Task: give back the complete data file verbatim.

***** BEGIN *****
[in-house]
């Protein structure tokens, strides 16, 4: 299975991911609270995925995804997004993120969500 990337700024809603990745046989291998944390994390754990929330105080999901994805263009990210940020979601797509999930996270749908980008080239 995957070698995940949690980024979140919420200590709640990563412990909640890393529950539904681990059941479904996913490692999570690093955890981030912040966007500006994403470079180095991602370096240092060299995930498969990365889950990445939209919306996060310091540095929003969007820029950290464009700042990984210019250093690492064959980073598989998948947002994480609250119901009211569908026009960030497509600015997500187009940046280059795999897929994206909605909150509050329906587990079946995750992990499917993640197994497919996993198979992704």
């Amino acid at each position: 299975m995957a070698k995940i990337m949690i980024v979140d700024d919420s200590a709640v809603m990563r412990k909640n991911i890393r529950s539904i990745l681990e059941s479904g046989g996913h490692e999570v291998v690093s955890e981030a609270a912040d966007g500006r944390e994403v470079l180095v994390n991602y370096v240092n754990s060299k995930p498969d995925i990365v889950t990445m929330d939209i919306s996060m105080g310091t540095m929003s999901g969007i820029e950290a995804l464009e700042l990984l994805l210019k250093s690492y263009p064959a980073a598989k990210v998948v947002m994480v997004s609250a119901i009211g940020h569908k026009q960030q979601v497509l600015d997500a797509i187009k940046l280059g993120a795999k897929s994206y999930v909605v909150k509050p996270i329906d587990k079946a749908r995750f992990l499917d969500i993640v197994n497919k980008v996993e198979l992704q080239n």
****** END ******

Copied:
[in-house]
């Protein structure tokens, strides 16, 4: 299975991911609270995925995804997004993120969500 990337700024809603990745046989291998944390994390754990929330105080999901994805263009990210940020979601797509999930996270749908980008080239 995957070698995940949690980024979140919420200590709640990563412990909640890393529950539904681990059941479904996913490692999570690093955890981030912040966007500006994403470079180095991602370096240092060299995930498969990365889950990445939209919306996060310091540095929003969007820029950290464009700042990984210019250093690492064959980073598989998948947002994480609250119901009211569908026009960030497509600015997500187009940046280059795999897929994206909605909150509050329906587990079946995750992990499917993640197994497919996993198979992704």
């Amino acid at each position: 299975m995957a070698k995940i990337m949690i980024v979140d700024d919420s200590a709640v809603m990563r412990k909640n991911i890393r529950s539904i990745l681990e059941s479904g046989g996913h490692e999570v291998v690093s955890e981030a609270a912040d966007g500006r944390e994403v470079l180095v994390n991602y370096v240092n754990s060299k995930p498969d995925i990365v889950t990445m929330d939209i919306s996060m105080g310091t540095m929003s999901g969007i820029e950290a995804l464009e700042l990984l994805l210019k250093s690492y263009p064959a980073a598989k990210v998948v947002m994480v997004s609250a119901i009211g940020h569908k026009q960030q979601v497509l600015d997500a797509i187009k940046l280059g993120a795999k897929s994206y999930v909605v909150k509050p996270i329906d587990k079946a749908r995750f992990l499917d969500i993640v197994n497919k980008v996993e198979l992704q080239n």